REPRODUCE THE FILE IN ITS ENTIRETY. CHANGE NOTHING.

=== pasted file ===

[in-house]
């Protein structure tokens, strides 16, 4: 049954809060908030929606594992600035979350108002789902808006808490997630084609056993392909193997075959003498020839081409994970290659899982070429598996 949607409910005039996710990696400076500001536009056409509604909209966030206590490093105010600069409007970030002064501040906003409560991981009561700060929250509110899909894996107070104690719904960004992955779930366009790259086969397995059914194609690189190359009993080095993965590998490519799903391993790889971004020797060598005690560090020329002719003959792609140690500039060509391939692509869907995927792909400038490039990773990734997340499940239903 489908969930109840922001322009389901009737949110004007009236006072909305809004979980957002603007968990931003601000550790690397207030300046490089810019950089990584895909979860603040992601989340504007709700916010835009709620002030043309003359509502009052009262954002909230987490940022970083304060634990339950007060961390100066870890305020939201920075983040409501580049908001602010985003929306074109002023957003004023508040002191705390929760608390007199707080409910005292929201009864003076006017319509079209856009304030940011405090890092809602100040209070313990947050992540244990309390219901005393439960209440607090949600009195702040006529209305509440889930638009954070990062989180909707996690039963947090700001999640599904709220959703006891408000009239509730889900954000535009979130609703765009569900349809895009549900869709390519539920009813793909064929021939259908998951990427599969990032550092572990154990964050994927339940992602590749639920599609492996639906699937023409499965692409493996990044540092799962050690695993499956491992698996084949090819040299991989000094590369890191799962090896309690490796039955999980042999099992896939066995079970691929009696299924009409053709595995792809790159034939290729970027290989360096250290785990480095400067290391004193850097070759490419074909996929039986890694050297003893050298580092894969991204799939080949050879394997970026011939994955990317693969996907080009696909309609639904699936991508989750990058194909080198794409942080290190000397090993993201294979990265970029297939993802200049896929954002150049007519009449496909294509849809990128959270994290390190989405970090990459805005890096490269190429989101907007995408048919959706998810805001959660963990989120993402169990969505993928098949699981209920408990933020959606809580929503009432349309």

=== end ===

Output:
[in-house]
């Protein structure tokens, strides 16, 4: 049954809060908030929606594992600035979350108002789902808006808490997630084609056993392909193997075959003498020839081409994970290659899982070429598996 949607409910005039996710990696400076500001536009056409509604909209966030206590490093105010600069409007970030002064501040906003409560991981009561700060929250509110899909894996107070104690719904960004992955779930366009790259086969397995059914194609690189190359009993080095993965590998490519799903391993790889971004020797060598005690560090020329002719003959792609140690500039060509391939692509869907995927792909400038490039990773990734997340499940239903 489908969930109840922001322009389901009737949110004007009236006072909305809004979980957002603007968990931003601000550790690397207030300046490089810019950089990584895909979860603040992601989340504007709700916010835009709620002030043309003359509502009052009262954002909230987490940022970083304060634990339950007060961390100066870890305020939201920075983040409501580049908001602010985003929306074109002023957003004023508040002191705390929760608390007199707080409910005292929201009864003076006017319509079209856009304030940011405090890092809602100040209070313990947050992540244990309390219901005393439960209440607090949600009195702040006529209305509440889930638009954070990062989180909707996690039963947090700001999640599904709220959703006891408000009239509730889900954000535009979130609703765009569900349809895009549900869709390519539920009813793909064929021939259908998951990427599969990032550092572990154990964050994927339940992602590749639920599609492996639906699937023409499965692409493996990044540092799962050690695993499956491992698996084949090819040299991989000094590369890191799962090896309690490796039955999980042999099992896939066995079970691929009696299924009409053709595995792809790159034939290729970027290989360096250290785990480095400067290391004193850097070759490419074909996929039986890694050297003893050298580092894969991204799939080949050879394997970026011939994955990317693969996907080009696909309609639904699936991508989750990058194909080198794409942080290190000397090993993201294979990265970029297939993802200049896929954002150049007519009449496909294509849809990128959270994290390190989405970090990459805005890096490269190429989101907007995408048919959706998810805001959660963990989120993402169990969505993928098949699981209920408990933020959606809580929503009432349309």